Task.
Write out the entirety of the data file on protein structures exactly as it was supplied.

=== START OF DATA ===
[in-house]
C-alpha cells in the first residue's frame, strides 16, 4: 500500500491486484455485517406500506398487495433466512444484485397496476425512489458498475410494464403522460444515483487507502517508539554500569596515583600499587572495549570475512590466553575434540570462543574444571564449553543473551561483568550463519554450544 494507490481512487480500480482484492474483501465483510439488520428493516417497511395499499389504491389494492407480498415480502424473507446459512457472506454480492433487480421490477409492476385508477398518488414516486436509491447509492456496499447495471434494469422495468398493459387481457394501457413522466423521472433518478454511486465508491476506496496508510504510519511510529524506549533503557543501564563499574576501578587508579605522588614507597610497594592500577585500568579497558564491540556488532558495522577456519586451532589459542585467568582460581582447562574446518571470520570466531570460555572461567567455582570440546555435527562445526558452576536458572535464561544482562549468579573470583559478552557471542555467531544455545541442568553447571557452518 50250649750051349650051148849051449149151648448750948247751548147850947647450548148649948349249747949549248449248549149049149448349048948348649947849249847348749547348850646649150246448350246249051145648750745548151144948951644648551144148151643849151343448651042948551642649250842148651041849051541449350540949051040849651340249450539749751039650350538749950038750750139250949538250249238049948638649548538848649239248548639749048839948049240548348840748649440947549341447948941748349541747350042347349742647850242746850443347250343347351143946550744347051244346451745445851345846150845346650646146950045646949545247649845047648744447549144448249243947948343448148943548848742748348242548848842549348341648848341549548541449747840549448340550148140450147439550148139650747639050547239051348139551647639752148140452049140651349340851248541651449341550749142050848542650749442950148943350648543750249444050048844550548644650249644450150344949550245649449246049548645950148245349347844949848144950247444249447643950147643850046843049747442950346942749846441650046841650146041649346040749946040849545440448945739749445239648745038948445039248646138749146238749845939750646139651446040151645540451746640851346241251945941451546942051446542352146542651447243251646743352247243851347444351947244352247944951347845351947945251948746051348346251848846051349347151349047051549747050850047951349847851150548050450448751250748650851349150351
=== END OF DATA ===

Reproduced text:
[in-house]
C-alpha cells in the first residue's frame, strides 16, 4: 500500500491486484455485517406500506398487495433466512444484485397496476425512489458498475410494464403522460444515483487507502517508539554500569596515583600499587572495549570475512590466553575434540570462543574444571564449553543473551561483568550463519554450544 494507490481512487480500480482484492474483501465483510439488520428493516417497511395499499389504491389494492407480498415480502424473507446459512457472506454480492433487480421490477409492476385508477398518488414516486436509491447509492456496499447495471434494469422495468398493459387481457394501457413522466423521472433518478454511486465508491476506496496508510504510519511510529524506549533503557543501564563499574576501578587508579605522588614507597610497594592500577585500568579497558564491540556488532558495522577456519586451532589459542585467568582460581582447562574446518571470520570466531570460555572461567567455582570440546555435527562445526558452576536458572535464561544482562549468579573470583559478552557471542555467531544455545541442568553447571557452518 50250649750051349650051148849051449149151648448750948247751548147850947647450548148649948349249747949549248449248549149049149448349048948348649947849249847348749547348850646649150246448350246249051145648750745548151144948951644648551144148151643849151343448651042948551642649250842148651041849051541449350540949051040849651340249450539749751039650350538749950038750750139250949538250249238049948638649548538848649239248548639749048839948049240548348840748649440947549341447948941748349541747350042347349742647850242746850443347250343347351143946550744347051244346451745445851345846150845346650646146950045646949545247649845047648744447549144448249243947948343448148943548848742748348242548848842549348341648848341549548541449747840549448340550148140450147439550148139650747639050547239051348139551647639752148140452049140651349340851248541651449341550749142050848542650749442950148943350648543750249444050048844550548644650249644450150344949550245649449246049548645950148245349347844949848144950247444249447643950147643850046843049747442950346942749846441650046841650146041649346040749946040849545440448945739749445239648745038948445039248646138749146238749845939750646139651446040151645540451746640851346241251945941451546942051446542352146542651447243251646743352247243851347444351947244352247944951347845351947945251948746051348346251848846051349347151349047051549747050850047951349847851150548050450448751250748650851349150351